What We're Reading - "Beware of Holiday Cyber Scams"

As we continue our headlong sprint into the holiday season, the Florida Bar has a word of advice that benefits not only attorneys, but everyday consumers: “Beware of Holiday Cyber Scams.”

The Bar dove into this topic in a recent blog post, available here.

As it notes, though cyber security “may not be at the top of your holiday preparation list,” it is vital, particularly in the face of “holiday phishing scams or malware campaigns,” which can be pernicious, and afflict consumers from all backgrounds.

Indeed, the Bar blog goes on to cite a phishing survey from DomainTools, which found that 38 percent of respondents “had fallen victim to an online phishing attack,” despite the fact that “more than 90 percent of respondents [stated] that they are familiar with phishing.”

A 2017 Year End Message from Michael Finn

As we at Finn Law Group approach the beginning of our eighth consecutive year practicing our own branch of “specialty law,” representing timeshare-owner clients seeking relief from lifelong contractual obligations, I wanted my year-end message to reiterate our stance that we’ve maintained since we started our timeshare resort practice: “We have never, ever, left a client behind!”

Each and every client that has hired us from 2011, up to and including the present date, has received the benefit of a single fixed fee, which financed our efforts in having their resort contract terminated and/or still remains to this date open and active. This policy translates into having our attorney’s umbrella of protection from litigation and debt collection agencies from date-of-hire, all the way through to contract termination. We can’t say that no FLG client has ever been sued by their resort (although that number is extremely small), but we can proudly state that no client has gone unprotected or undefended, and we can further say that absolutely no client has ever suffered an adverse court judgement requiring payment of even a single penny!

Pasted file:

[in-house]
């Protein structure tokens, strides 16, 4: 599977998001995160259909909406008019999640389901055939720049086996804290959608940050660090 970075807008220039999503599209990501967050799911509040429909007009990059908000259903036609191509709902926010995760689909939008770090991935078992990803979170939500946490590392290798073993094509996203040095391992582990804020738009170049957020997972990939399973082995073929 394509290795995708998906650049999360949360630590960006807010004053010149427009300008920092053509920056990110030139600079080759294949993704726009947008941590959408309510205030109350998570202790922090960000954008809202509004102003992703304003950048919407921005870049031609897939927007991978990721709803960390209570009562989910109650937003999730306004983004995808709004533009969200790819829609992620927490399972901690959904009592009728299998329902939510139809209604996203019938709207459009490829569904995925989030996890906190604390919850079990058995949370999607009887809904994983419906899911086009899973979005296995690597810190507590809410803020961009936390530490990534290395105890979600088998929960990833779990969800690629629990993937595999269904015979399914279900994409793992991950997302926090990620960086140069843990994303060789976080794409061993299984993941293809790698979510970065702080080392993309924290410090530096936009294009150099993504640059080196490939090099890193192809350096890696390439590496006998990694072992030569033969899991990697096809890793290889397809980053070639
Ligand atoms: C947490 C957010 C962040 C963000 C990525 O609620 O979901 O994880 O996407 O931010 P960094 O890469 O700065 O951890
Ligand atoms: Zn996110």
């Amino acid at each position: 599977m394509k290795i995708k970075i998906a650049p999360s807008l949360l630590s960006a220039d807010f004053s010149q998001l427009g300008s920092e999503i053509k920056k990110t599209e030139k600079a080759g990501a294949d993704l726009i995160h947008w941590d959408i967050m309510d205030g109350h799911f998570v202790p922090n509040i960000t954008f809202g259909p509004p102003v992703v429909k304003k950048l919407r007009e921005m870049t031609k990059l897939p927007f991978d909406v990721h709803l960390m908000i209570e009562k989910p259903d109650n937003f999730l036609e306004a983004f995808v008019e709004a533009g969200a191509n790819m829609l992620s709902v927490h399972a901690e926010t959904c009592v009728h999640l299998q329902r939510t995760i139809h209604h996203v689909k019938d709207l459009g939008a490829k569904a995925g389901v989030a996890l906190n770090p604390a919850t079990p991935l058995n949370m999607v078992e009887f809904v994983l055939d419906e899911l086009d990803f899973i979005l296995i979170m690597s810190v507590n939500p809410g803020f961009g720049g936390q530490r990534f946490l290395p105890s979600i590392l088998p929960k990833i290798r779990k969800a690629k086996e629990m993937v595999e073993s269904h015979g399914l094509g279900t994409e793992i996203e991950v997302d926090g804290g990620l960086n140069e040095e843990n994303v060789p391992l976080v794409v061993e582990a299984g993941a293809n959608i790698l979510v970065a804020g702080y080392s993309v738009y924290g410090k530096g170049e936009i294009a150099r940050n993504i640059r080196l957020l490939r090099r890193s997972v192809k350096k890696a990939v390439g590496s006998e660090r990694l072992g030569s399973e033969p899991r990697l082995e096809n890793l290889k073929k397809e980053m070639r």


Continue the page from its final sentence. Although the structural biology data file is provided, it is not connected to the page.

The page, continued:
What We're Reading - 'James Bond Wouldn't Get Talked Into a Timeshare'

There are all sorts of tactics that resort developers and their sales teams use to lure fresh buyers to timeshare sales presentations every year. After all, as our own Michael Finn has said, the timeshare is, in many ways, the “mac daddy of impulse buys.”

Some of the most common tactics that resort companies use to bring in “new blood,” so to speak, are to target their marketing materials to those who are already on vacation, and to offer some sort of appealing free gift or rewards package as compensation for attending the pitch (often called a seminar).

Both of those methods surface in a recent article from The Journal Gazette & Times Courier, a newspaper out of central Illinois. Hilariously dubbed “James Bond wouldn't get talked into a timeshare, would he?” the column recounts a recent trip to Las Vegas by the author, Clint Walker.

After hitting the buffets and taking in all that the world-famous city had to offer, including playing baccarat like a super-spy, Walker and his traveling companions found themselves open to a new opportunity. As Walker explains it, he and his friends signed up to receive “free tickets and 25-dollar stacks at the Luxor,” in exchange for attending a timeshare presentation, which, they were promised, “was only going to take two hours.”

What We're Reading - 'Colorado AG Obtains $7 Million Judgement Against Travel Club Scam'



In this “News Room” space, we often highlight the myriad scams that target timeshare or travel club consumers desperately seeking relief from their costly obligations, including the all-too-common timeshare resale scam.

Recently, our attention was piqued by a different type of vacation club-related fraud all-together.

Specifically, a Denver court recently ordered the owners and operators of an alleged travel club to pay over $7 million to Colorado for defrauding consumers. Why? Their so-called “travel clubs” – which included Sea to Ski Vacations and Traditions Travel Group – didn’t actually exist as they were described.

Here’s how the process worked, according to a press release brought to our attention by timeshare industry news site Inside the Gate:

“The [owners and operators] promised members of their travel club deep discounts at exotic hotels and timeshares around the world. In reality, the [actors] did nothing more than search online travel websites to book their clients’ travels. Consumers ultimately paid… thousands of dollars for a service they could have gotten online for free.”

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